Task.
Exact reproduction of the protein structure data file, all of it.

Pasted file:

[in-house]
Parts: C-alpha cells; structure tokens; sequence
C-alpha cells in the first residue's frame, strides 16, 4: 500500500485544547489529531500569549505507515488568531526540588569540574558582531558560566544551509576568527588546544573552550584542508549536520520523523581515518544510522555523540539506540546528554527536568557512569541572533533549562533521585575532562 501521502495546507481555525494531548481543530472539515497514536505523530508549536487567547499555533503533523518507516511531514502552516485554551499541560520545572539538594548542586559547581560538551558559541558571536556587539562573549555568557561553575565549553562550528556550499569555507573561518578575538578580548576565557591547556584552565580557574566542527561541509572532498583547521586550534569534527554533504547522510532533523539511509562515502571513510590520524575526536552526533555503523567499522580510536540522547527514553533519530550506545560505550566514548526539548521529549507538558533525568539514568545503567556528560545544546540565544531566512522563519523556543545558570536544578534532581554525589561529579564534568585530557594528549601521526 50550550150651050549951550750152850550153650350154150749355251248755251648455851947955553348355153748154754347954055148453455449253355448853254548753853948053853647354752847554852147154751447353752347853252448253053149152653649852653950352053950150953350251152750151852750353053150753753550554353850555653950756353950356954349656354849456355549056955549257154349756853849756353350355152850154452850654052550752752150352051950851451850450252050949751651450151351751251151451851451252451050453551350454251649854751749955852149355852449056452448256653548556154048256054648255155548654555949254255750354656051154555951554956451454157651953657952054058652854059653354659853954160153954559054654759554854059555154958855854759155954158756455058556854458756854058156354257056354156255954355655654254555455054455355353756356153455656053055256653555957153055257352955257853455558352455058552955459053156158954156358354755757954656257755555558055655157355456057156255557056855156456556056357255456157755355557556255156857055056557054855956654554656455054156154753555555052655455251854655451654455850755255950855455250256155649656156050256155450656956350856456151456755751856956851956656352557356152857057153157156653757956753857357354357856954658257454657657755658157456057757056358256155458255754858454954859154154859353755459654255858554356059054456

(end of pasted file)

[in-house]
Parts: C-alpha cells; structure tokens; sequence
C-alpha cells in the first residue's frame, strides 16, 4: 500500500485544547489529531500569549505507515488568531526540588569540574558582531558560566544551509576568527588546544573552550584542508549536520520523523581515518544510522555523540539506540546528554527536568557512569541572533533549562533521585575532562 501521502495546507481555525494531548481543530472539515497514536505523530508549536487567547499555533503533523518507516511531514502552516485554551499541560520545572539538594548542586559547581560538551558559541558571536556587539562573549555568557561553575565549553562550528556550499569555507573561518578575538578580548576565557591547556584552565580557574566542527561541509572532498583547521586550534569534527554533504547522510532533523539511509562515502571513510590520524575526536552526533555503523567499522580510536540522547527514553533519530550506545560505550566514548526539548521529549507538558533525568539514568545503567556528560545544546540565544531566512522563519523556543545558570536544578534532581554525589561529579564534568585530557594528549601521526 50550550150651050549951550750152850550153650350154150749355251248755251648455851947955553348355153748154754347954055148453455449253355448853254548753853948053853647354752847554852147154751447353752347853252448253053149152653649852653950352053950150953350251152750151852750353053150753753550554353850555653950756353950356954349656354849456355549056955549257154349756853849756353350355152850154452850654052550752752150352051950851451850450252050949751651450151351751251151451851451252451050453551350454251649854751749955852149355852449056452448256653548556154048256054648255155548654555949254255750354656051154555951554956451454157651953657952054058652854059653354659853954160153954559054654759554854059555154958855854759155954158756455058556854458756854058156354257056354156255954355655654254555455054455355353756356153455656053055256653555957153055257352955257853455558352455058552955459053156158954156358354755757954656257755555558055655157355456057156255557056855156456556056357255456157755355557556255156857055056557054855956654554656455054156154753555555052655455251854655451654455850755255950855455250256155649656156050256155450656956350856456151456755751856956851956656352557356152857057153157156653757956753857357354357856954658257454657657755658157456057757056358256155458255754858454954859154154859353755459654255858554356059054456